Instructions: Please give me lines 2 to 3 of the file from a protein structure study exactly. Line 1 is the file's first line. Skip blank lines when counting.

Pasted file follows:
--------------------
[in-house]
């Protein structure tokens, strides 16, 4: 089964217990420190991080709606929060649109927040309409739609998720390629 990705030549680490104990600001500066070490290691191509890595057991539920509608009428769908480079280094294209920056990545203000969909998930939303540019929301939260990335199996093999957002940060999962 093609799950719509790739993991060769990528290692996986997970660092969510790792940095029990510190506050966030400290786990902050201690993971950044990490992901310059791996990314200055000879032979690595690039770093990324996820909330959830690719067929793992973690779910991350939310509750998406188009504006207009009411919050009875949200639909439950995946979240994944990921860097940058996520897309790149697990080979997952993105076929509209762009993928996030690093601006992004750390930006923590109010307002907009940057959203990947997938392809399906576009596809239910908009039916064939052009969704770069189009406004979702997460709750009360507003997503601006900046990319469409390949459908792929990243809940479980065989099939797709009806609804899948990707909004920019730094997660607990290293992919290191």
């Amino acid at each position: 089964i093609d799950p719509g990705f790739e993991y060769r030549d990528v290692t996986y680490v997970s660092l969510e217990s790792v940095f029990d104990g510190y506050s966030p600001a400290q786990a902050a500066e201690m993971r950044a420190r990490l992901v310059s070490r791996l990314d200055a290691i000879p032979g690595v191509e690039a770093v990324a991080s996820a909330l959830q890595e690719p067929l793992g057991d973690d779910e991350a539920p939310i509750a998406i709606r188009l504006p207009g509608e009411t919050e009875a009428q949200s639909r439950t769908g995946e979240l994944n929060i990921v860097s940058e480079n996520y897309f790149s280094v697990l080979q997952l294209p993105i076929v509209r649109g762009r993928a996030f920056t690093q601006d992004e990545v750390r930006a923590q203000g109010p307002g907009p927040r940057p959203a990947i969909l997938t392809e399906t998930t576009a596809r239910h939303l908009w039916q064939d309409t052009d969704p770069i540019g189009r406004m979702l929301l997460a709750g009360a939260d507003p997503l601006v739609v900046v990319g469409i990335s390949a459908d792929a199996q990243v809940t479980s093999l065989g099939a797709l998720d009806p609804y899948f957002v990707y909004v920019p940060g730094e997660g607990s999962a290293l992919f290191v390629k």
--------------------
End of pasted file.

């Protein structure tokens, strides 16, 4: 089964217990420190991080709606929060649109927040309409739609998720390629 990705030549680490104990600001500066070490290691191509890595057991539920509608009428769908480079280094294209920056990545203000969909998930939303540019929301939260990335199996093999957002940060999962 093609799950719509790739993991060769990528290692996986997970660092969510790792940095029990510190506050966030400290786990902050201690993971950044990490992901310059791996990314200055000879032979690595690039770093990324996820909330959830690719067929793992973690779910991350939310509750998406188009504006207009009411919050009875949200639909439950995946979240994944990921860097940058996520897309790149697990080979997952993105076929509209762009993928996030690093601006992004750390930006923590109010307002907009940057959203990947997938392809399906576009596809239910908009039916064939052009969704770069189009406004979702997460709750009360507003997503601006900046990319469409390949459908792929990243809940479980065989099939797709009806609804899948990707909004920019730094997660607990290293992919290191």
């Amino acid at each position: 089964i093609d799950p719509g990705f790739e993991y060769r030549d990528v290692t996986y680490v997970s660092l969510e217990s790792v940095f029990d104990g510190y506050s966030p600001a400290q786990a902050a500066e201690m993971r950044a420190r990490l992901v310059s070490r791996l990314d200055a290691i000879p032979g690595v191509e690039a770093v990324a991080s996820a909330l959830q890595e690719p067929l793992g057991d973690d779910e991350a539920p939310i509750a998406i709606r188009l504006p207009g509608e009411t919050e009875a009428q949200s639909r439950t769908g995946e979240l994944n929060i990921v860097s940058e480079n996520y897309f790149s280094v697990l080979q997952l294209p993105i076929v509209r649109g762009r993928a996030f920056t690093q601006d992004e990545v750390r930006a923590q203000g109010p307002g907009p927040r940057p959203a990947i969909l997938t392809e399906t998930t576009a596809r239910h939303l908009w039916q064939d309409t052009d969704p770069i540019g189009r406004m979702l929301l997460a709750g009360a939260d507003p997503l601006v739609v900046v990319g469409i990335s390949a459908d792929a199996q990243v809940t479980s093999l065989g099939a797709l998720d009806p609804y899948f957002v990707y909004v920019p940060g730094e997660g607990s999962a290293l992919f290191v390629k």